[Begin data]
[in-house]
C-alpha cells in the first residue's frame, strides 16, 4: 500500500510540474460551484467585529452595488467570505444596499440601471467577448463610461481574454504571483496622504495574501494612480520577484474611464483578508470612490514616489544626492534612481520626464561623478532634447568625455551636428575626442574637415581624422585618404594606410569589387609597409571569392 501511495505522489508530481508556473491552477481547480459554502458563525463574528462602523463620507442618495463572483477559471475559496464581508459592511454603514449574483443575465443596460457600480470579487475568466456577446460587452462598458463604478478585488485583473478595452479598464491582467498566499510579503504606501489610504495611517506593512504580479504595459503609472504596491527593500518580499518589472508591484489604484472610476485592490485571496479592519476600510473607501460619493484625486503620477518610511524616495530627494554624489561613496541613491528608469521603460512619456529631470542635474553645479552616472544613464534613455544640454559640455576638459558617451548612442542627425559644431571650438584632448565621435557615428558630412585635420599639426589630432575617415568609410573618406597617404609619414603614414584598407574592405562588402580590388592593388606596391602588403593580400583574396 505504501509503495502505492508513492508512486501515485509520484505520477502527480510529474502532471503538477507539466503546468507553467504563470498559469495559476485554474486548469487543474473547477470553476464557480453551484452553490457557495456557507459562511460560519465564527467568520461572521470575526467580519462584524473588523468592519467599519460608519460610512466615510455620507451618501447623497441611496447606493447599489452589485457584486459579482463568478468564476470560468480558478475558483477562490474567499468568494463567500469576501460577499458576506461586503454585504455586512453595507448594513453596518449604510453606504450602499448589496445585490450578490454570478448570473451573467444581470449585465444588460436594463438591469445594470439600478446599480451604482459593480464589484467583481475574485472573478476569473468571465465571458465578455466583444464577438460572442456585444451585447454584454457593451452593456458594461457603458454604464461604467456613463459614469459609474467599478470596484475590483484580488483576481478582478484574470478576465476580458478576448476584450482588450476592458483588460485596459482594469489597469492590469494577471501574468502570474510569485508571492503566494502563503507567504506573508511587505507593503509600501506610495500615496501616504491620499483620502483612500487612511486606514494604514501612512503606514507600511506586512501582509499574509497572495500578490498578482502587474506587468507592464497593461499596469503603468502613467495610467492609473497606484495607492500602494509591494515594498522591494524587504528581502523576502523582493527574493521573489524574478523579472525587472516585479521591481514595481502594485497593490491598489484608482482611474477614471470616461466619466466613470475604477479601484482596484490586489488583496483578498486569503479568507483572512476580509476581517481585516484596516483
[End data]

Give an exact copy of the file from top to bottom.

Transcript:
[in-house]
C-alpha cells in the first residue's frame, strides 16, 4: 500500500510540474460551484467585529452595488467570505444596499440601471467577448463610461481574454504571483496622504495574501494612480520577484474611464483578508470612490514616489544626492534612481520626464561623478532634447568625455551636428575626442574637415581624422585618404594606410569589387609597409571569392 501511495505522489508530481508556473491552477481547480459554502458563525463574528462602523463620507442618495463572483477559471475559496464581508459592511454603514449574483443575465443596460457600480470579487475568466456577446460587452462598458463604478478585488485583473478595452479598464491582467498566499510579503504606501489610504495611517506593512504580479504595459503609472504596491527593500518580499518589472508591484489604484472610476485592490485571496479592519476600510473607501460619493484625486503620477518610511524616495530627494554624489561613496541613491528608469521603460512619456529631470542635474553645479552616472544613464534613455544640454559640455576638459558617451548612442542627425559644431571650438584632448565621435557615428558630412585635420599639426589630432575617415568609410573618406597617404609619414603614414584598407574592405562588402580590388592593388606596391602588403593580400583574396 505504501509503495502505492508513492508512486501515485509520484505520477502527480510529474502532471503538477507539466503546468507553467504563470498559469495559476485554474486548469487543474473547477470553476464557480453551484452553490457557495456557507459562511460560519465564527467568520461572521470575526467580519462584524473588523468592519467599519460608519460610512466615510455620507451618501447623497441611496447606493447599489452589485457584486459579482463568478468564476470560468480558478475558483477562490474567499468568494463567500469576501460577499458576506461586503454585504455586512453595507448594513453596518449604510453606504450602499448589496445585490450578490454570478448570473451573467444581470449585465444588460436594463438591469445594470439600478446599480451604482459593480464589484467583481475574485472573478476569473468571465465571458465578455466583444464577438460572442456585444451585447454584454457593451452593456458594461457603458454604464461604467456613463459614469459609474467599478470596484475590483484580488483576481478582478484574470478576465476580458478576448476584450482588450476592458483588460485596459482594469489597469492590469494577471501574468502570474510569485508571492503566494502563503507567504506573508511587505507593503509600501506610495500615496501616504491620499483620502483612500487612511486606514494604514501612512503606514507600511506586512501582509499574509497572495500578490498578482502587474506587468507592464497593461499596469503603468502613467495610467492609473497606484495607492500602494509591494515594498522591494524587504528581502523576502523582493527574493521573489524574478523579472525587472516585479521591481514595481502594485497593490491598489484608482482611474477614471470616461466619466466613470475604477479601484482596484490586489488583496483578498486569503479568507483572512476580509476581517481585516484596516483